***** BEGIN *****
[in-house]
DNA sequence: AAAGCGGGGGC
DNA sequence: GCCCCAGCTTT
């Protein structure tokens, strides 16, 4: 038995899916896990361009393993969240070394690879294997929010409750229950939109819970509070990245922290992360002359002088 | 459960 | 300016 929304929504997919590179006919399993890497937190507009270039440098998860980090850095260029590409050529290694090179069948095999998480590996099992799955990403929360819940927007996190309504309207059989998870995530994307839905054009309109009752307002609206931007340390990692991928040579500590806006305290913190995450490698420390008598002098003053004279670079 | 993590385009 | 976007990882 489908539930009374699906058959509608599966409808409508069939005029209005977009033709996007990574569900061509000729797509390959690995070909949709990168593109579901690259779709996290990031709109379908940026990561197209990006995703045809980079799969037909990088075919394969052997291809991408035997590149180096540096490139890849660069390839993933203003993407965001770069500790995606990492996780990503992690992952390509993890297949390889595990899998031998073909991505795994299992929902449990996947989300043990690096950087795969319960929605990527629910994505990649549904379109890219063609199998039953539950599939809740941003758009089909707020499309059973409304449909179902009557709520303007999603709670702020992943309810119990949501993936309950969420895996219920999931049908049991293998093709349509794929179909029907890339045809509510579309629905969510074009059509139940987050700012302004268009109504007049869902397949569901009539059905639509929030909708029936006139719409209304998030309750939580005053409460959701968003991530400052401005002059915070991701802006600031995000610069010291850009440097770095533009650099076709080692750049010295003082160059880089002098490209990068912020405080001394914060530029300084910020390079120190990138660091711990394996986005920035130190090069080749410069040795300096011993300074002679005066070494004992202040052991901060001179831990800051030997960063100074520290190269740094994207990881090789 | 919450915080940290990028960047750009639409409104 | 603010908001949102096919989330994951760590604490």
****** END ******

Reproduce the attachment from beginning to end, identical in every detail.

[in-house]
DNA sequence: AAAGCGGGGGC
DNA sequence: GCCCCAGCTTT
């Protein structure tokens, strides 16, 4: 038995899916896990361009393993969240070394690879294997929010409750229950939109819970509070990245922290992360002359002088 | 459960 | 300016 929304929504997919590179006919399993890497937190507009270039440098998860980090850095260029590409050529290694090179069948095999998480590996099992799955990403929360819940927007996190309504309207059989998870995530994307839905054009309109009752307002609206931007340390990692991928040579500590806006305290913190995450490698420390008598002098003053004279670079 | 993590385009 | 976007990882 489908539930009374699906058959509608599966409808409508069939005029209005977009033709996007990574569900061509000729797509390959690995070909949709990168593109579901690259779709996290990031709109379908940026990561197209990006995703045809980079799969037909990088075919394969052997291809991408035997590149180096540096490139890849660069390839993933203003993407965001770069500790995606990492996780990503992690992952390509993890297949390889595990899998031998073909991505795994299992929902449990996947989300043990690096950087795969319960929605990527629910994505990649549904379109890219063609199998039953539950599939809740941003758009089909707020499309059973409304449909179902009557709520303007999603709670702020992943309810119990949501993936309950969420895996219920999931049908049991293998093709349509794929179909029907890339045809509510579309629905969510074009059509139940987050700012302004268009109504007049869902397949569901009539059905639509929030909708029936006139719409209304998030309750939580005053409460959701968003991530400052401005002059915070991701802006600031995000610069010291850009440097770095533009650099076709080692750049010295003082160059880089002098490209990068912020405080001394914060530029300084910020390079120190990138660091711990394996986005920035130190090069080749410069040795300096011993300074002679005066070494004992202040052991901060001179831990800051030997960063100074520290190269740094994207990881090789 | 919450915080940290990028960047750009639409409104 | 603010908001949102096919989330994951760590604490």